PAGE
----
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As stated by former Oregon State Rep, Kevin Mannix to NIKE

By Evie Litwok
April 20, 2012

In 1971, America had 200,000 inmates in prisons, 40 years later we have 2.3 million incarcerated. Is it because America has so much crime or is it because we have a need for there to be criminals? Are politicians and corporations profiting from the 500% increase in incarcerations? It turns out there are private prison corporations which trade on the New York Stock Exchange and whose businesses are profitable. These private prison industries are so profitable they can afford to give millions in campaign donations to get legislation passed which is beneficial to them. They make an astonishing $3 billion dollars in profits annually.

And how do they make $3 billion dollar annual profit? The answer is they are trafficking in inmate slave labor. They offer the services of inmates from their facilities to Fortune 500 companies. Inmates earning 3 -12 cents per hour, replace salaries of American's who would normally earn $15-20 per hour for the same task. The $3 billion profit is the differential between a normal wage and the slave labor wage.

To keep their business more profitable, the private prison industry pushes legislation to pass lengthier sentences and to criminalize more actions. Private prisons encourage the passing of laws such as "3 Strikes, You're Out" because they provide more lifetime sentences. For these corporations, inmates with lifetime sentences offer a lifetime of work. In sum, the more Americans you incarcerate, the more these companies make.

They make no bones about their needs. In a recent letter to all Governors, Corrections Corporation of America offered to take the work of prisons out of the hands of States. All the state had to do was to make one payment of $250 million dollars and guarantee that 90% of the beds would be full. In other words, Governor, you fill the beds with inmates and we will help solve your deficit and maybe give you a little profit.

At this time in our history, the vast majority, 81%, of inmates are non-violent. And many are in prison for petty reasons. The private prison industry wants the sentencing of non-violent offenders to be lengthy because only if they have significant numbers of inmates with lengthy sentences will they see a profit.

The private prison industry is not solely responsible for the oversentencing, the overprosecuting and the overcriminalizing of average Americans. We can thank the U.S. Government, Congress and the Senate for continuing the practice of creating new laws and longer sentences. And who benefits from all of this? The private industry and investors gain profits, and the politicians get campaign contributions.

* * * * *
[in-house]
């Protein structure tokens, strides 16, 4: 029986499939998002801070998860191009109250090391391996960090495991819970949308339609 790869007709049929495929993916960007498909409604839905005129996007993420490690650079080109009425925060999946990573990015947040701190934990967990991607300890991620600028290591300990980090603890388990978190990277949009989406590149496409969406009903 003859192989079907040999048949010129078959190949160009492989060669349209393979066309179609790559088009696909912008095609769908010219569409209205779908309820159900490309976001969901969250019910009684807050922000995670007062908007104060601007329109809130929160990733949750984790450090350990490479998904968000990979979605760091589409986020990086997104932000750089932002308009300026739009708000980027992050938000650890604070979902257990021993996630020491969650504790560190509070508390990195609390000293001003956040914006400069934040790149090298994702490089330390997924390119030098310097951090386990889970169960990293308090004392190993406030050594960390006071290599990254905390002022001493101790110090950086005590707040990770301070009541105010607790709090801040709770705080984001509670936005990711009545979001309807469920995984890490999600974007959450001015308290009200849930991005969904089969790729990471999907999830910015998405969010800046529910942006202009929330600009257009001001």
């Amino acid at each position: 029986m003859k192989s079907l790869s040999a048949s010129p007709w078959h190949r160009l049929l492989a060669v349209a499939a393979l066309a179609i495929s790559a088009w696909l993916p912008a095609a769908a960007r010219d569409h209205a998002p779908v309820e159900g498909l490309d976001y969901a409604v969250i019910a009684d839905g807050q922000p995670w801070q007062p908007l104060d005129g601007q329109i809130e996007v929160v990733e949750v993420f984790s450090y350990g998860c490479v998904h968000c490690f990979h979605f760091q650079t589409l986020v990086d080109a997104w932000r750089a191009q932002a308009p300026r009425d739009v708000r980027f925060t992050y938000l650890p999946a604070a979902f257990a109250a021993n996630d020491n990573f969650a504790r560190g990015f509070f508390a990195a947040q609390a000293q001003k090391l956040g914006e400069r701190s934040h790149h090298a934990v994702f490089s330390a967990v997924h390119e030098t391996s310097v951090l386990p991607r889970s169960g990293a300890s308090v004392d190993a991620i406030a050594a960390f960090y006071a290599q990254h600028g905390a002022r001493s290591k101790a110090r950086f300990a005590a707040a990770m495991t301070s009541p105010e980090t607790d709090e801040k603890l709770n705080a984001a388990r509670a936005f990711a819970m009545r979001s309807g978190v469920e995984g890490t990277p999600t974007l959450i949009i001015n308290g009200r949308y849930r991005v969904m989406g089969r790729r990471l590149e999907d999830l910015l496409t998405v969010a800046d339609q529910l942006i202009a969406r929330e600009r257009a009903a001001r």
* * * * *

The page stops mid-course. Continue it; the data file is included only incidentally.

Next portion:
Some of the private prison companies trading on the NYSE include CORRECTIONS CORPORATION OF AMERICAN ( NYSE symbol CXW), CORNEL CORPORATION ( NYSE symbol CRN) and GEO CORPORATION ( NYSE symbol GEO).

The list of their political contributions is a matter of public record. Their Super PACs provide even more money to those running for Congress, Attorneys-General and elected Judges. This list represents all those involved in the process of expanded criminalization, expanding sentencing and expanding prosecution.

Former State Senator Kevin Mannix is not alone in his analysis. The Third World countries cannot compete with AMERICA'S NEW SLAVE LABOR FORCE: the incarcerated men, women and children. America's big business has discovered and invested in the PRISON SLAVE LABOR FORCE.


Most inmates make $5.25 monthly and are required to work a full day. Only in prison is it acceptable for an American to earn 3 cents to 12 cents per hour.

American companies have long taken advantage of this slave labor. TWA used prisoners to book flights, Microsoft used inmates in Washington State to pack and ship their products, and AT & T used inmates for telemarketing.

And where else could a corporation envision and expect unheard of profits were it not for the 2.3 million incarcerated inmates?


Telecommunication companies vie to be given the rights to put telephones in prisons because inmates' use of phones provides huge monthly profits. Prisons make 100% of all military helmets, ammunition belts and bullet -proof vests. In addition to military supplies they assemble stoves, home appliances, airplane parts, medical supplies and office furniture. Inmates are exploited by America's corporations and no one is putting a stop to it. America's corporations have lined up to use prison labor the same way they lined up to mine mineral ore out of the Congo. The business include: IBM, Boeing, Motorola, Revlon, Texas Instrument, Nordstrom's, Macy's, Target and many more.